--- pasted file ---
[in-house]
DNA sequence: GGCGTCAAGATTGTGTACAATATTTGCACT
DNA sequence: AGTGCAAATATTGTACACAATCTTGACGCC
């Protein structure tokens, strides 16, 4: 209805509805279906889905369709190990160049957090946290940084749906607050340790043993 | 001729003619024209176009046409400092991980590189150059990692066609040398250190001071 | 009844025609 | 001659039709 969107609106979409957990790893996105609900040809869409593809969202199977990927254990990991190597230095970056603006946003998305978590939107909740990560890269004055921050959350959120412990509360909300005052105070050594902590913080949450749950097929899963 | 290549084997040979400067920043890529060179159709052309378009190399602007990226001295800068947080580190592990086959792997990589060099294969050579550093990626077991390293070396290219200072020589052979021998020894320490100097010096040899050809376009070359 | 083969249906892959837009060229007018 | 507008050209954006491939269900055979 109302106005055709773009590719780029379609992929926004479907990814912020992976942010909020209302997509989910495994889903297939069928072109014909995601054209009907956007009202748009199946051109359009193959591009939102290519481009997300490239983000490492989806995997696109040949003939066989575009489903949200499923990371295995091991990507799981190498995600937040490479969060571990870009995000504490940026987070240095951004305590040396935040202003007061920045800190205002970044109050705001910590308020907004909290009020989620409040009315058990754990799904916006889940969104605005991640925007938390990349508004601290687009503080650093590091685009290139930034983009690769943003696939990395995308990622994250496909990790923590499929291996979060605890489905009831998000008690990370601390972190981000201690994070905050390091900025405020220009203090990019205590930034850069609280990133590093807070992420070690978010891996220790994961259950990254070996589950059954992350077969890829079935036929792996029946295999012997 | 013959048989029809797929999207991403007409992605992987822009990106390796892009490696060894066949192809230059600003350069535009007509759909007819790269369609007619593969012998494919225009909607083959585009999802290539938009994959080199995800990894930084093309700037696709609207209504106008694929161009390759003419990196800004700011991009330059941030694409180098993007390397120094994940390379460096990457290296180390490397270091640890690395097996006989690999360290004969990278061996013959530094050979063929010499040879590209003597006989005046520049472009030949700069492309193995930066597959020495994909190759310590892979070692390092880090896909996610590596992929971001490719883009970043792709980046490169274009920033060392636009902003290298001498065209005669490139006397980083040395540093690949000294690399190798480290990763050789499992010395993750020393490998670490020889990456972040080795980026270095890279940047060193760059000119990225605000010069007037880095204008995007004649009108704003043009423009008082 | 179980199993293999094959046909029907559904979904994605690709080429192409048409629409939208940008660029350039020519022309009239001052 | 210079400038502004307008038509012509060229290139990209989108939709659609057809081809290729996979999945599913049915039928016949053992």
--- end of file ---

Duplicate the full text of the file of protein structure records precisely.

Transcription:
[in-house]
DNA sequence: GGCGTCAAGATTGTGTACAATATTTGCACT
DNA sequence: AGTGCAAATATTGTACACAATCTTGACGCC
């Protein structure tokens, strides 16, 4: 209805509805279906889905369709190990160049957090946290940084749906607050340790043993 | 001729003619024209176009046409400092991980590189150059990692066609040398250190001071 | 009844025609 | 001659039709 969107609106979409957990790893996105609900040809869409593809969202199977990927254990990991190597230095970056603006946003998305978590939107909740990560890269004055921050959350959120412990509360909300005052105070050594902590913080949450749950097929899963 | 290549084997040979400067920043890529060179159709052309378009190399602007990226001295800068947080580190592990086959792997990589060099294969050579550093990626077991390293070396290219200072020589052979021998020894320490100097010096040899050809376009070359 | 083969249906892959837009060229007018 | 507008050209954006491939269900055979 109302106005055709773009590719780029379609992929926004479907990814912020992976942010909020209302997509989910495994889903297939069928072109014909995601054209009907956007009202748009199946051109359009193959591009939102290519481009997300490239983000490492989806995997696109040949003939066989575009489903949200499923990371295995091991990507799981190498995600937040490479969060571990870009995000504490940026987070240095951004305590040396935040202003007061920045800190205002970044109050705001910590308020907004909290009020989620409040009315058990754990799904916006889940969104605005991640925007938390990349508004601290687009503080650093590091685009290139930034983009690769943003696939990395995308990622994250496909990790923590499929291996979060605890489905009831998000008690990370601390972190981000201690994070905050390091900025405020220009203090990019205590930034850069609280990133590093807070992420070690978010891996220790994961259950990254070996589950059954992350077969890829079935036929792996029946295999012997 | 013959048989029809797929999207991403007409992605992987822009990106390796892009490696060894066949192809230059600003350069535009007509759909007819790269369609007619593969012998494919225009909607083959585009999802290539938009994959080199995800990894930084093309700037696709609207209504106008694929161009390759003419990196800004700011991009330059941030694409180098993007390397120094994940390379460096990457290296180390490397270091640890690395097996006989690999360290004969990278061996013959530094050979063929010499040879590209003597006989005046520049472009030949700069492309193995930066597959020495994909190759310590892979070692390092880090896909996610590596992929971001490719883009970043792709980046490169274009920033060392636009902003290298001498065209005669490139006397980083040395540093690949000294690399190798480290990763050789499992010395993750020393490998670490020889990456972040080795980026270095890279940047060193760059000119990225605000010069007037880095204008995007004649009108704003043009423009008082 | 179980199993293999094959046909029907559904979904994605690709080429192409048409629409939208940008660029350039020519022309009239001052 | 210079400038502004307008038509012509060229290139990209989108939709659609057809081809290729996979999945599913049915039928016949053992």